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Author tackles health insurance dilemmas

Amanda Tust Of the Record staff

After seven ski bum winters in the area, Paul Zane Pilzer decided to make a permanent move to Park City in 1989. The same year that his favorite snow country destination became home, Pilzer found out his wife was pregnant. Next, came the news that he had lost his employer-sponsored health insurance.

Pilzer started to do the math and realized that if his baby was born pre-term, medical expenses might cost him over $60,000 a day for up to four months.

After extensive research on insurance companies, as part of what he calls his own "insurance nightmare," Pilzer found less expensive insurance premiums with equal or better coverage than his former plan.

"I was able to buy better coverage for exactly half the price," he said.

Following his rush to find health insurance for his family, Pilzer began to view his experience as a potential business opportunity.

In 1999 he opened a business now called Extend Benefits, a company that got its start specializing in medical savings accounts now health savings accounts for the self-employed. Extend Benefits began in Park City and relocated to Salt Lake City in 2003. In August, Pilzer said Extend Benefits joined with Revolution Health Group, a multi-billion dollar business with investors such as former AOL Time Warner CEO Steve Case.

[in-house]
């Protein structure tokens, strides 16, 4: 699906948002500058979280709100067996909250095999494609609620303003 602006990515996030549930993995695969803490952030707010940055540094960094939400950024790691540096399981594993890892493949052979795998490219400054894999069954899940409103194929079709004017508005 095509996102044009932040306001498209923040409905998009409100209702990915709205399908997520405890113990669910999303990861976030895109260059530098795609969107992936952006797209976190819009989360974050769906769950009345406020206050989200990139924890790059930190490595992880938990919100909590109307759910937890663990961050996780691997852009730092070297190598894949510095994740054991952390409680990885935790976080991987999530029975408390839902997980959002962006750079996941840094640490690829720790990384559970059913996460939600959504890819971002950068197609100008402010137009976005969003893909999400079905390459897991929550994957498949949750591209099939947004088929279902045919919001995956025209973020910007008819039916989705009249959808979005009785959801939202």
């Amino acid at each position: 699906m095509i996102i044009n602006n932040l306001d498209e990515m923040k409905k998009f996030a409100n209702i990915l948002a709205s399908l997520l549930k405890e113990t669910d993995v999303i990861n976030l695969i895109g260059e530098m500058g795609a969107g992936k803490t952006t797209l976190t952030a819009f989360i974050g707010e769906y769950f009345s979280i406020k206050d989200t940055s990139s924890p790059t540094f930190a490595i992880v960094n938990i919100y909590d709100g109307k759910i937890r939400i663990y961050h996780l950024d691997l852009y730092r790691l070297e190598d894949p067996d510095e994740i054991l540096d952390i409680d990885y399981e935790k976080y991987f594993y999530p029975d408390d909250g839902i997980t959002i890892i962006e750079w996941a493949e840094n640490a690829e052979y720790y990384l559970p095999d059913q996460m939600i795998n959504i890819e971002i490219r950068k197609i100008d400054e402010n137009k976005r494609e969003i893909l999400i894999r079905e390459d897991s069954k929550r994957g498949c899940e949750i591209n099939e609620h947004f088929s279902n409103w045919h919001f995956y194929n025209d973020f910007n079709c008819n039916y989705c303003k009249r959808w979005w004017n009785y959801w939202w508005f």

As an entrepreneur and seven-time best selling author, it was just a matter of time before Pilzer put his knowledge of the healthcare industry into print. He released "The Wellness Revolution" in 2002, which included two chapters on health insurance. His latest book, "The New Health Insurance Solution," released in September, details health insurance options in the United States with a state-by-state guide. Main topics include the benefits of individual health insurance plans, Health Savings Account options and state-guaranteed health insurance coverage. Individual versus company health insurance

Pilzer told The Park Record that Utah fares well when it comes to individual insurance costs and coverage. Pilzer said he now pays $433 a month for himself, his wife and their four children through an individual plan with Regence Blue Cross Blue Shield of Utah. His co-pay is $20.

"No one believes that you can buy health insurance on your own for one-half or one-third the employer plan, if you are healthy," he said.

Pilzer added that benefits of an individual plan over an employer plan, besides lower costs, include steady yearly premiums as opposed to insurance costs that increase each year due to overall claims within the company. Also, people with an individual plan will not lose their insurance if they lose their jobs or become too ill to return to work.

But Pilzer said there are some cases when employer health insurance is a good option, especially when employees have contracts where they cannot be fired or will be guaranteed health insurance coverage regardless of their work status. Pilzer said this includes people in their early 60s who are secure in a job until they are eligible for Medicare at 65. State guaranteed coverage